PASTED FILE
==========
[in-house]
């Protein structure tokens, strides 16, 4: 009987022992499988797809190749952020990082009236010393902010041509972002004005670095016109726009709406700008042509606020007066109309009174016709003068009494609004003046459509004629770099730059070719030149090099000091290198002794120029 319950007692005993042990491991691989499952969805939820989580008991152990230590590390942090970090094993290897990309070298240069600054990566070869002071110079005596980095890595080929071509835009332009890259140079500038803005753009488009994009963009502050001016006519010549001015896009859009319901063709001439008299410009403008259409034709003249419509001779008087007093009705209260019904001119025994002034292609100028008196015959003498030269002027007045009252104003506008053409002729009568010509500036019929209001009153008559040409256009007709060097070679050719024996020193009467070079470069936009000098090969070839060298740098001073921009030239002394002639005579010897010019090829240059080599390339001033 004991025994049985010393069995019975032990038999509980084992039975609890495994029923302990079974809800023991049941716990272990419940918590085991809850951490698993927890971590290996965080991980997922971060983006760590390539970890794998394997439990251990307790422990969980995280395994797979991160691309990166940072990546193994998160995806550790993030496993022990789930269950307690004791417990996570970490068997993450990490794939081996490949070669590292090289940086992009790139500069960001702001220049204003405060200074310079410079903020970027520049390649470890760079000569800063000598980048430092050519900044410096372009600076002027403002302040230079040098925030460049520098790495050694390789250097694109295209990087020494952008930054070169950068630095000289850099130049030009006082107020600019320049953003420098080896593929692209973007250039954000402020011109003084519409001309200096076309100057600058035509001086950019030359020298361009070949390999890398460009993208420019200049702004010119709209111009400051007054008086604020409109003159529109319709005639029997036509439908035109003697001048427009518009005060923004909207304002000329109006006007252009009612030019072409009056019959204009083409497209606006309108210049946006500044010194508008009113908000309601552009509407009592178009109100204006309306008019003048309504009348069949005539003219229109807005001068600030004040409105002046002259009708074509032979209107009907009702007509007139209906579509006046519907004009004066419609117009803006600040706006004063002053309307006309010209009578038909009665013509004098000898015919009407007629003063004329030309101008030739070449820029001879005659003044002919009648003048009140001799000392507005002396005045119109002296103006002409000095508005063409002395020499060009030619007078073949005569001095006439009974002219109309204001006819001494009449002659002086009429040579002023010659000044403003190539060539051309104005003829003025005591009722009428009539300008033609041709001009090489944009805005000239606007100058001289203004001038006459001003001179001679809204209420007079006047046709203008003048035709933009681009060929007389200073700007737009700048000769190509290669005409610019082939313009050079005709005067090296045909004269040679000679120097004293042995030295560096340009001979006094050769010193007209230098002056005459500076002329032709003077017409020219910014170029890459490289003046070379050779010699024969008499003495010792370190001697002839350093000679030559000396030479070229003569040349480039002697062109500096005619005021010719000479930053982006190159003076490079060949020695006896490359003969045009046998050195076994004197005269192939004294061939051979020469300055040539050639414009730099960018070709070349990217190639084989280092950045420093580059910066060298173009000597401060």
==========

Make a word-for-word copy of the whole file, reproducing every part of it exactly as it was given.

[in-house]
């Protein structure tokens, strides 16, 4: 009987022992499988797809190749952020990082009236010393902010041509972002004005670095016109726009709406700008042509606020007066109309009174016709003068009494609004003046459509004629770099730059070719030149090099000091290198002794120029 319950007692005993042990491991691989499952969805939820989580008991152990230590590390942090970090094993290897990309070298240069600054990566070869002071110079005596980095890595080929071509835009332009890259140079500038803005753009488009994009963009502050001016006519010549001015896009859009319901063709001439008299410009403008259409034709003249419509001779008087007093009705209260019904001119025994002034292609100028008196015959003498030269002027007045009252104003506008053409002729009568010509500036019929209001009153008559040409256009007709060097070679050719024996020193009467070079470069936009000098090969070839060298740098001073921009030239002394002639005579010897010019090829240059080599390339001033 004991025994049985010393069995019975032990038999509980084992039975609890495994029923302990079974809800023991049941716990272990419940918590085991809850951490698993927890971590290996965080991980997922971060983006760590390539970890794998394997439990251990307790422990969980995280395994797979991160691309990166940072990546193994998160995806550790993030496993022990789930269950307690004791417990996570970490068997993450990490794939081996490949070669590292090289940086992009790139500069960001702001220049204003405060200074310079410079903020970027520049390649470890760079000569800063000598980048430092050519900044410096372009600076002027403002302040230079040098925030460049520098790495050694390789250097694109295209990087020494952008930054070169950068630095000289850099130049030009006082107020600019320049953003420098080896593929692209973007250039954000402020011109003084519409001309200096076309100057600058035509001086950019030359020298361009070949390999890398460009993208420019200049702004010119709209111009400051007054008086604020409109003159529109319709005639029997036509439908035109003697001048427009518009005060923004909207304002000329109006006007252009009612030019072409009056019959204009083409497209606006309108210049946006500044010194508008009113908000309601552009509407009592178009109100204006309306008019003048309504009348069949005539003219229109807005001068600030004040409105002046002259009708074509032979209107009907009702007509007139209906579509006046519907004009004066419609117009803006600040706006004063002053309307006309010209009578038909009665013509004098000898015919009407007629003063004329030309101008030739070449820029001879005659003044002919009648003048009140001799000392507005002396005045119109002296103006002409000095508005063409002395020499060009030619007078073949005569001095006439009974002219109309204001006819001494009449002659002086009429040579002023010659000044403003190539060539051309104005003829003025005591009722009428009539300008033609041709001009090489944009805005000239606007100058001289203004001038006459001003001179001679809204209420007079006047046709203008003048035709933009681009060929007389200073700007737009700048000769190509290669005409610019082939313009050079005709005067090296045909004269040679000679120097004293042995030295560096340009001979006094050769010193007209230098002056005459500076002329032709003077017409020219910014170029890459490289003046070379050779010699024969008499003495010792370190001697002839350093000679030559000396030479070229003569040349480039002697062109500096005619005021010719000479930053982006190159003076490079060949020695006896490359003969045009046998050195076994004197005269192939004294061939051979020469300055040539050639414009730099960018070709070349990217190639084989280092950045420093580059910066060298173009000597401060």